I still really like Sophia Takal’s down-and-dirty take on Black Christmas. It gets better for me with each viewing.
The didactic preachiness is too toothless to become truly tiresome, and in some ways that might just be the most disappointing and frustrating facet of The Hunt of them all, making this satirical safari unworthy of any more of my attention.
“I think Haley delivers a tour de force performance that will knock everyone’s socks off. She poured every iota of her soul into this project, and it’s transcendent to watch her.”
– Swallow writer/director Carlo Mirabella-Davis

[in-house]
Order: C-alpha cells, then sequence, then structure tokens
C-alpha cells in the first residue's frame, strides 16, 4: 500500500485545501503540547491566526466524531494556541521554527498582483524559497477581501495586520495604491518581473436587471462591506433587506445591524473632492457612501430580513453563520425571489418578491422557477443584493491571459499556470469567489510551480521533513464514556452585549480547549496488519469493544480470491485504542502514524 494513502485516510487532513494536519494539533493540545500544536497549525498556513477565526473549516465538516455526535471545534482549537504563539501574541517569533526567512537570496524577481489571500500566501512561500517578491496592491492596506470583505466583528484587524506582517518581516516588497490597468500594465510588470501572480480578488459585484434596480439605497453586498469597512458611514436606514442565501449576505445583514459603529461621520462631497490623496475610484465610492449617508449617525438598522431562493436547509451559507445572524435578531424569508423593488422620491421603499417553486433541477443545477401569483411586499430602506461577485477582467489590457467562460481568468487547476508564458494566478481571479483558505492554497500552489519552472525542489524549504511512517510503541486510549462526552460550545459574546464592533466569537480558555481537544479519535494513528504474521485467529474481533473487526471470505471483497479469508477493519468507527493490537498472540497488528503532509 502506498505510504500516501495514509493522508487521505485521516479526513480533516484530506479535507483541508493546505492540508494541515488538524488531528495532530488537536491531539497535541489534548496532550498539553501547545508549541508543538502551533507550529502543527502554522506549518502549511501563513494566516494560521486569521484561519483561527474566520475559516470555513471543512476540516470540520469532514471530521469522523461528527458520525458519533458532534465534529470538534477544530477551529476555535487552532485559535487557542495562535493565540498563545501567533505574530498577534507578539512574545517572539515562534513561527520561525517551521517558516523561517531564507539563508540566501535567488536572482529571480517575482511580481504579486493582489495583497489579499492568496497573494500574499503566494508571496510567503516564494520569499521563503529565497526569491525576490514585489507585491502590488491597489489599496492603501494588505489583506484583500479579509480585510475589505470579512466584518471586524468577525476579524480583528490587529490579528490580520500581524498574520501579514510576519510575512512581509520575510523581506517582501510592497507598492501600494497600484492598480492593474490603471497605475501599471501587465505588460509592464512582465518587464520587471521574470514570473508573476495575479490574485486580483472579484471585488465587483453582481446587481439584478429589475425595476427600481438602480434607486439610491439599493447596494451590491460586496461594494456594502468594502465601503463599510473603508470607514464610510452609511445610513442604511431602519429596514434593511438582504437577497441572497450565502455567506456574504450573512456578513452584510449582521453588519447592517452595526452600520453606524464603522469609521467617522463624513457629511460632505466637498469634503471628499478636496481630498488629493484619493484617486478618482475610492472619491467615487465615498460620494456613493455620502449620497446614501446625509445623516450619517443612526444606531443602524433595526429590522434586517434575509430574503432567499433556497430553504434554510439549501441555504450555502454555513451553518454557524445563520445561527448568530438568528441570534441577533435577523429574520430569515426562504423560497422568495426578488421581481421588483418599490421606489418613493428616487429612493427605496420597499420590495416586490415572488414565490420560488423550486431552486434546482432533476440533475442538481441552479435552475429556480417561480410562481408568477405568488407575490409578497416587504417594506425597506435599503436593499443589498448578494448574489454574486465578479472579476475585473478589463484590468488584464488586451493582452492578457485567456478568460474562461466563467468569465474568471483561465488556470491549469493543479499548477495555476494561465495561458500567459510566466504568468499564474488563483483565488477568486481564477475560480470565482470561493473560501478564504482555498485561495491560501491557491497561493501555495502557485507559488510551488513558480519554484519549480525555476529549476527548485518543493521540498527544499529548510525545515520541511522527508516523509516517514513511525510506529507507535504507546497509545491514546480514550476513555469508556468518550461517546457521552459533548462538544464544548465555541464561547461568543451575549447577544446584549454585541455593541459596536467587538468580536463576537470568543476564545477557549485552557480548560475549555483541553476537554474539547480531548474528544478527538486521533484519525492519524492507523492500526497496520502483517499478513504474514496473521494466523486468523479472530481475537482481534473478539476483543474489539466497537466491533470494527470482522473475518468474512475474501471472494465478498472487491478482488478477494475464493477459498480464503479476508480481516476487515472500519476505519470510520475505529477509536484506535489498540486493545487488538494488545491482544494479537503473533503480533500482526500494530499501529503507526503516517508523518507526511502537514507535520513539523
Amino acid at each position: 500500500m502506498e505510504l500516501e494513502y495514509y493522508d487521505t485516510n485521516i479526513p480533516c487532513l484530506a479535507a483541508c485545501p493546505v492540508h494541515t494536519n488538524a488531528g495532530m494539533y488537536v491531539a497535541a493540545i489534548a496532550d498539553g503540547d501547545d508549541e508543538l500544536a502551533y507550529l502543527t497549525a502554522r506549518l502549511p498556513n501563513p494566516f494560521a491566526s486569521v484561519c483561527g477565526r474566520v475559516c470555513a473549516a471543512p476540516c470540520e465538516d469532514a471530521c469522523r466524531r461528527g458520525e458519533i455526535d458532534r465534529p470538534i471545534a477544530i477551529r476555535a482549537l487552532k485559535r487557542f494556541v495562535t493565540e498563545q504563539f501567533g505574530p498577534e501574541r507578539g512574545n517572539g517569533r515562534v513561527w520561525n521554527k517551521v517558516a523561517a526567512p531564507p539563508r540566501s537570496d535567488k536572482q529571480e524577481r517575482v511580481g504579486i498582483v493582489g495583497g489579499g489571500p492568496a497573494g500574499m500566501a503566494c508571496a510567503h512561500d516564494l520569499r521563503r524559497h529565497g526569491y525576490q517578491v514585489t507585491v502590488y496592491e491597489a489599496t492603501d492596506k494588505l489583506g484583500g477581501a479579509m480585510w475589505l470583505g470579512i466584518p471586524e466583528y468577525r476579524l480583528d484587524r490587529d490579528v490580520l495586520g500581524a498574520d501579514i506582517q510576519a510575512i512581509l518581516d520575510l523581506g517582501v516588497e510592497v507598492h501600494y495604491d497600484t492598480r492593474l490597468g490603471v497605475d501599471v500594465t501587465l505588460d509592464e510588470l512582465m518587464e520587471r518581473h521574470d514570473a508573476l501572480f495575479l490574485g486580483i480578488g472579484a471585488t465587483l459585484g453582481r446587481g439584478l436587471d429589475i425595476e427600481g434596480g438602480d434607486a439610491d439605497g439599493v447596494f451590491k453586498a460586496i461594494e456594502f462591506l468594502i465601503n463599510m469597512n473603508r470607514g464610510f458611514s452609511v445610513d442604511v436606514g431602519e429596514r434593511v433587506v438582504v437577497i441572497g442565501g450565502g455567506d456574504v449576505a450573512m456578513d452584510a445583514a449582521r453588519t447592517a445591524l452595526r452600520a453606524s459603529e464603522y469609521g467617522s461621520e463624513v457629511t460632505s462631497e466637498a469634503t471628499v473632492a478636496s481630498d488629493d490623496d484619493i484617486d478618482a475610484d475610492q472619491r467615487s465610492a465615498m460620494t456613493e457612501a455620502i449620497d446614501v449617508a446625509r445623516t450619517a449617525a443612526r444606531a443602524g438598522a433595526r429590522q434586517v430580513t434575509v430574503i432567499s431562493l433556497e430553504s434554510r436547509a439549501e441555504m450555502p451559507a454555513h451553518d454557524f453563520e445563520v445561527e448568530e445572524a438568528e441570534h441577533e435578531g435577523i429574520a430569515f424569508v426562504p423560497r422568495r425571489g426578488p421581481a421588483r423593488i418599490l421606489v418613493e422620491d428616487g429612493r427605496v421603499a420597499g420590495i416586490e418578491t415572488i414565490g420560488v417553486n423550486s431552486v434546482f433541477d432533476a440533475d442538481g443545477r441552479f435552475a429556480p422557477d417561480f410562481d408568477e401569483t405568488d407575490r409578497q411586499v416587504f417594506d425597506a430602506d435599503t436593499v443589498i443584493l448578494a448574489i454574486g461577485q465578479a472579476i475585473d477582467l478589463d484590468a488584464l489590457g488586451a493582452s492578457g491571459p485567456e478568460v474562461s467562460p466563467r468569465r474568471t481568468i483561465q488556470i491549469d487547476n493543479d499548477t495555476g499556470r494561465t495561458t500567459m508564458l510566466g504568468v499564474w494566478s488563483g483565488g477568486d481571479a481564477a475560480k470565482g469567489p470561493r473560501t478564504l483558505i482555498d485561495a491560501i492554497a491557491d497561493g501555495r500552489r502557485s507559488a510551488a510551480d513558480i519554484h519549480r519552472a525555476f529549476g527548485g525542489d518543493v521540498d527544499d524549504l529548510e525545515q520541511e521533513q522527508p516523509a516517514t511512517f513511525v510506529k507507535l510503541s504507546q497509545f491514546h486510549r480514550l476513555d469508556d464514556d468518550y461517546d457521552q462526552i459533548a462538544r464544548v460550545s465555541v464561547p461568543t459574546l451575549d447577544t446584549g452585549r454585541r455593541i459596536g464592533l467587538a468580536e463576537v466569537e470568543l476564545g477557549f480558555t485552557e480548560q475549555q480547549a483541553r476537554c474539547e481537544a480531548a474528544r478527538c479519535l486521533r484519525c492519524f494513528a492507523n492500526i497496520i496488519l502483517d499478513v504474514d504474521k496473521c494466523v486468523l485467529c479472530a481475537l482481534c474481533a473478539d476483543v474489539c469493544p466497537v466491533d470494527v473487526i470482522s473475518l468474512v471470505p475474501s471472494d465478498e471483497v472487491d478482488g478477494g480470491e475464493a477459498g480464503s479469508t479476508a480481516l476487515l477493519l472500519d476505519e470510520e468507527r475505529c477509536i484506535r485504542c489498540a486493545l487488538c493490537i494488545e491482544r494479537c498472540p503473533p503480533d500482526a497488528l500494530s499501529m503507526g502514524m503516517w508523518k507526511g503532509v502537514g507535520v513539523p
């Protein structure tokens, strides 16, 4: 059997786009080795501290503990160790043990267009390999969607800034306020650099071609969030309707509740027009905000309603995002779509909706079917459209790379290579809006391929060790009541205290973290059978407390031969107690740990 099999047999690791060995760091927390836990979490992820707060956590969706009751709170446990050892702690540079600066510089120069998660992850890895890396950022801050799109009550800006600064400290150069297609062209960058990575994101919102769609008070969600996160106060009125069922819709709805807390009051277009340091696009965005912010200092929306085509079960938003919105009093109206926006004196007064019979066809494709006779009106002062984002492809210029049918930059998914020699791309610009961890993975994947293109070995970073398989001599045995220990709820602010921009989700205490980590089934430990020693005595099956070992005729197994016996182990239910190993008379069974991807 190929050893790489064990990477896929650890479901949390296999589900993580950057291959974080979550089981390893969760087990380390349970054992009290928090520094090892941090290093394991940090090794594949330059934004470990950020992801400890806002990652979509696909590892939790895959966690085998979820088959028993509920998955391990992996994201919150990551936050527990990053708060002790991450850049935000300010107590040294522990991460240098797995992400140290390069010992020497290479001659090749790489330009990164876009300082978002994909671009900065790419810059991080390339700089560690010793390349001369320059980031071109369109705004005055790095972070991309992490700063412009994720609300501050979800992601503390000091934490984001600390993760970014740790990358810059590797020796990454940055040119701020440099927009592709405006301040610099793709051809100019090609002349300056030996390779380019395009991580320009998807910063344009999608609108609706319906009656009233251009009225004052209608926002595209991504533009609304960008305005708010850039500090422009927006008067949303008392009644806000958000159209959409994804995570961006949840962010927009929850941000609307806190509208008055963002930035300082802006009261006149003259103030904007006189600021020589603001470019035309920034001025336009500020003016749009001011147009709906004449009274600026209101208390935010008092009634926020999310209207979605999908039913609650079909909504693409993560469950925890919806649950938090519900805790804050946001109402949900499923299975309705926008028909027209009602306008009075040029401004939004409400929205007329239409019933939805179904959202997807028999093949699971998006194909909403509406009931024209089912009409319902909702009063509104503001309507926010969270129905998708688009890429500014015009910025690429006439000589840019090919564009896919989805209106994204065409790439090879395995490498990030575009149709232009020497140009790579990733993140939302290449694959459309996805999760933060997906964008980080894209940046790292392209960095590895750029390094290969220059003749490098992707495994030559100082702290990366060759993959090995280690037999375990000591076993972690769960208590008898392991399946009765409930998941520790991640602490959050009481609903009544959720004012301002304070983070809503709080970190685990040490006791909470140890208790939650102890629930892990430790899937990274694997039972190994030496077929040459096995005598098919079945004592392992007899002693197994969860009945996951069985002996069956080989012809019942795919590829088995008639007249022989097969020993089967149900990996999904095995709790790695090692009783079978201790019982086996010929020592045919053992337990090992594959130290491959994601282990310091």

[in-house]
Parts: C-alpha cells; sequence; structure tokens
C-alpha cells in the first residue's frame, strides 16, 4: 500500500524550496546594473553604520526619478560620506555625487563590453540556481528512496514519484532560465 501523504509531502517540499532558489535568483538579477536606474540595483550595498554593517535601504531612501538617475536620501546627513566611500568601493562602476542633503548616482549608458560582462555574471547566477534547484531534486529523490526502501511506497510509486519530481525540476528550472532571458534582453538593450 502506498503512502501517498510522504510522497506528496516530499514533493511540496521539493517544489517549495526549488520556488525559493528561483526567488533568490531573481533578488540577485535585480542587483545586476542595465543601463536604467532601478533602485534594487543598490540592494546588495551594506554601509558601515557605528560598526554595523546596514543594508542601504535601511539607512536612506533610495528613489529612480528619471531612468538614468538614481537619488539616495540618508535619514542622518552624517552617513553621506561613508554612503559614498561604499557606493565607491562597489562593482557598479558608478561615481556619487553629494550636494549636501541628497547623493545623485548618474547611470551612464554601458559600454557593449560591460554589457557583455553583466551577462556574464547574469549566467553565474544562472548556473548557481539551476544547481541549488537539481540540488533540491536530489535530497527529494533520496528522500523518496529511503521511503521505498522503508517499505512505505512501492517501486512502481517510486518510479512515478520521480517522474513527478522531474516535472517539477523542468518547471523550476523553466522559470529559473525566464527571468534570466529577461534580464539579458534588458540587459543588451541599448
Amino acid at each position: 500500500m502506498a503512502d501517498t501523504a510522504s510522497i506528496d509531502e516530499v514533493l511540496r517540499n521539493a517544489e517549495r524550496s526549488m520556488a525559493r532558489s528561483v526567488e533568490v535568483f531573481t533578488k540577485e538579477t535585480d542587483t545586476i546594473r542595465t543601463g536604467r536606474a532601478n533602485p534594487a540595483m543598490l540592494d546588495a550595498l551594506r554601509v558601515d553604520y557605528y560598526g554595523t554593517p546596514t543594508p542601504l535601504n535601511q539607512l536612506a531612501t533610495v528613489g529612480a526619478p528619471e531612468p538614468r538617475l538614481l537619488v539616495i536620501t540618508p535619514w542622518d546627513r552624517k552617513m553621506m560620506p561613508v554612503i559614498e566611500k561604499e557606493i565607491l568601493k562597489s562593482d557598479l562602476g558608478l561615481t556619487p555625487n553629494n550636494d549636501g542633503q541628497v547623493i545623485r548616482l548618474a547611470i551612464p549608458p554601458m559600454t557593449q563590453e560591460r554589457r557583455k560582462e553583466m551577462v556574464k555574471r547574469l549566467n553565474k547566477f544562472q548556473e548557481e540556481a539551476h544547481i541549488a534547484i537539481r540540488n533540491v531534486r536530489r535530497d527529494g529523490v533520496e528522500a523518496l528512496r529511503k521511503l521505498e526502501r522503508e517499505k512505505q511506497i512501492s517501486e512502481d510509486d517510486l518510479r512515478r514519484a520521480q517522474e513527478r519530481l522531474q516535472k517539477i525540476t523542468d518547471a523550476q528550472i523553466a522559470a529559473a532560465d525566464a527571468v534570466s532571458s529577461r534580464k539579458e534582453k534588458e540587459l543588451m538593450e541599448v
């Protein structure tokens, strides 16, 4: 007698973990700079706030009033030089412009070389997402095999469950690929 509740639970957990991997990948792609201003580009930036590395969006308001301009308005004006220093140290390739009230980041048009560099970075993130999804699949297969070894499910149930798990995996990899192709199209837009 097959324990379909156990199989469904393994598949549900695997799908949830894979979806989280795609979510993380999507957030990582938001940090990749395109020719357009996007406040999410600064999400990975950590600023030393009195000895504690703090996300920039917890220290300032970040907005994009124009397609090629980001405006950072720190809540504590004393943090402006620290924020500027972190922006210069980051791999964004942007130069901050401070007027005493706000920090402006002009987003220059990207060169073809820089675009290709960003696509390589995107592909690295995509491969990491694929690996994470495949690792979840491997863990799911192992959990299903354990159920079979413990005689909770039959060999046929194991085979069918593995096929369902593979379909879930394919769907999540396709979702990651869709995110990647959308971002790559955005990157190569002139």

Mirabella-Davis manages to bring all of the various themes he’s been exploring throughout Swallow to shockingly haunting culmination, all of which makes his insightful drama nothing less than unforgettable.
The Invisible Man is next-level stuff that signifies his arrival as a talented storyteller who has an innate ability to take seemingly tired concepts and ideas and make them feel original and contemporary.
Pet Sematary II is nuts.
Brahms: The Boy II is a lazy sequel.
The Lodge is powerfully haunting stuff, things building to a climactic turn of events that are as shocking as they are in some ways equally warranted.
The final third is a massive disaster that’s bewildering in its narrative ineptitude, and as I sat there in the theatre I was dumbfounded how those involved with Fantasy Island thought any of this was a going to play even reasonably well with a paying audience.